Proposal for the Fed- start a euro depository account for member banks

The Fed has an account at the ECB.

And while banks can have accounts at the ECB, they are not currently segregated from the bank’s balance sheets.
In other words, if you have a euro deposit with a US bank, and the bank fails, you become a general creditor and could lose all of your euro.

This proposal would work as follows:

The Fed would act as agent for its member banks,
allowing them to open euro accounts at the Fed,
with the Fed keeping those euro in its euro account at the ECB.

These accounts would be segregated from the member bank’s balance sheet, so that any bank insolvencies
would not be a factor with regard to these segregated euro deposits.

The member bank must deposit all of these client euro deposits at the Fed.

Functionally, it would be as if the bank’s euro depositors had direct access to the Fed’s euro account at the ECB.

Therefore there need be no capital requirements associated with these accounts.

These accounts would allow global investors access to ‘risk free’ euro deposits.

Currently they must hold deposits in euro banks, national govt. debt, corporate debt, or actual euro cash.

This will help stabilize the euro financial structure and provide a bit of income from service fees for US member banks.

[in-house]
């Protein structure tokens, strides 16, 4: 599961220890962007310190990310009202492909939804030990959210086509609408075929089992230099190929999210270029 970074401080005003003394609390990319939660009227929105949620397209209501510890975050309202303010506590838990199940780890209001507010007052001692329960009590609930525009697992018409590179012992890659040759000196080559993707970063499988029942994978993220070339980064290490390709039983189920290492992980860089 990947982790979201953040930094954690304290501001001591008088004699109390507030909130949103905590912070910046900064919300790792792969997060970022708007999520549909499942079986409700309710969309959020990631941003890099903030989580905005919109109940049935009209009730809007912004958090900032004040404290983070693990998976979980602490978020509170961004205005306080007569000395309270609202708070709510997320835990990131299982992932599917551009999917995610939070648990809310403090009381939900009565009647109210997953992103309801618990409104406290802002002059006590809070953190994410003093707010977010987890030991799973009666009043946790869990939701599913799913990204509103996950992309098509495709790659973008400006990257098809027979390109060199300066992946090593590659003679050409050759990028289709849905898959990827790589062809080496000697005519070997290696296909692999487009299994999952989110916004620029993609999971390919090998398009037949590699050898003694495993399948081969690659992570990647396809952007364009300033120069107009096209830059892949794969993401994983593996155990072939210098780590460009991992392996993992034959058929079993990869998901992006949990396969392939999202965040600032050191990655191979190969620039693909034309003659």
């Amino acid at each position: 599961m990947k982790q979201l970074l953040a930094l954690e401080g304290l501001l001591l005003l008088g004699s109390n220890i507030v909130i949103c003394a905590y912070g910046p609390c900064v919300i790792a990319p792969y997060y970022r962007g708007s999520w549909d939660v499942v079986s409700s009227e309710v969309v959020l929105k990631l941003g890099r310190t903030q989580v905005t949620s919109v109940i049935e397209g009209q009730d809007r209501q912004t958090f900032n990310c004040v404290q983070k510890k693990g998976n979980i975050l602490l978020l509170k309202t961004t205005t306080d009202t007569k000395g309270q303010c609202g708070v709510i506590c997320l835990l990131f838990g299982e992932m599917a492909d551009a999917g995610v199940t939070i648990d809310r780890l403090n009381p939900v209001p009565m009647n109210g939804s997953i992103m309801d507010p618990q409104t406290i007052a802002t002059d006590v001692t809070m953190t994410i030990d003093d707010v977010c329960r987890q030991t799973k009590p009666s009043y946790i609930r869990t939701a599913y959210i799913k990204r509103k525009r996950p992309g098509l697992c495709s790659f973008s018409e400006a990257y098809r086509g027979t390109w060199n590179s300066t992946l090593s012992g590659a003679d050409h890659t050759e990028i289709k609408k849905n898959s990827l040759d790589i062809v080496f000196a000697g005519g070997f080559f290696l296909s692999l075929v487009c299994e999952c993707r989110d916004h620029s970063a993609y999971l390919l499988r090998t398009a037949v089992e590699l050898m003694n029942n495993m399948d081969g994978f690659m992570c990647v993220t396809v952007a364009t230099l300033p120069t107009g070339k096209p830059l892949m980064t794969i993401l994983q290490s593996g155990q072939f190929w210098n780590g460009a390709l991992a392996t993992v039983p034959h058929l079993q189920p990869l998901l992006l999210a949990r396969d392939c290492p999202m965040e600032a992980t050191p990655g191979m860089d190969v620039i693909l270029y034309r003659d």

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7 Responses to Proposal for the Fed- start a euro depository account for member banks

  1. Winslow R. says:

    Divestiture from Europe seems to be worldwide. If Europe collapses, then Asia next? Then what?

    Europe’s Banks Turn to Asia for Cash


  2. Winslow R. says:

    My only quibble would come from the Fed going ‘fractional’, similar to european banks only having a small fraction of dollar reserves to back up euro dollar deposits or, as currently happening, the fed accruing more euros than are required by U.S. bank depositors. Why? To avoid exchange risk :)

    The fed is currently creating/loaning dollar reserves to the ECB to allow the conversion of financial and real wealth, previously held in Europe, into U.S. dollar reserves to be held in U.S. banks.

    My guess is demand for euro denominated accounts in U.S. banks would be small though they would help offset ‘potentially fiscal’ future fed action. My question, on whether the Fed allows U.S. banks to take euro deposits, was in regards to the fx risk that European banks seem to have.



    the fed has no exchange risk currently and wouldn’t with this proposal


  3. Mario says:

    Therefore there need be no capital requirements associated with these accounts.

    b/c this is not lending, it is simply holding deposits. correct?





  4. anarchistas says:

    In other words, stripe base money out of European banks.



    they are getting funded by the ECB in any case, directly or indirectly, but yes, it would redirect some of that channel


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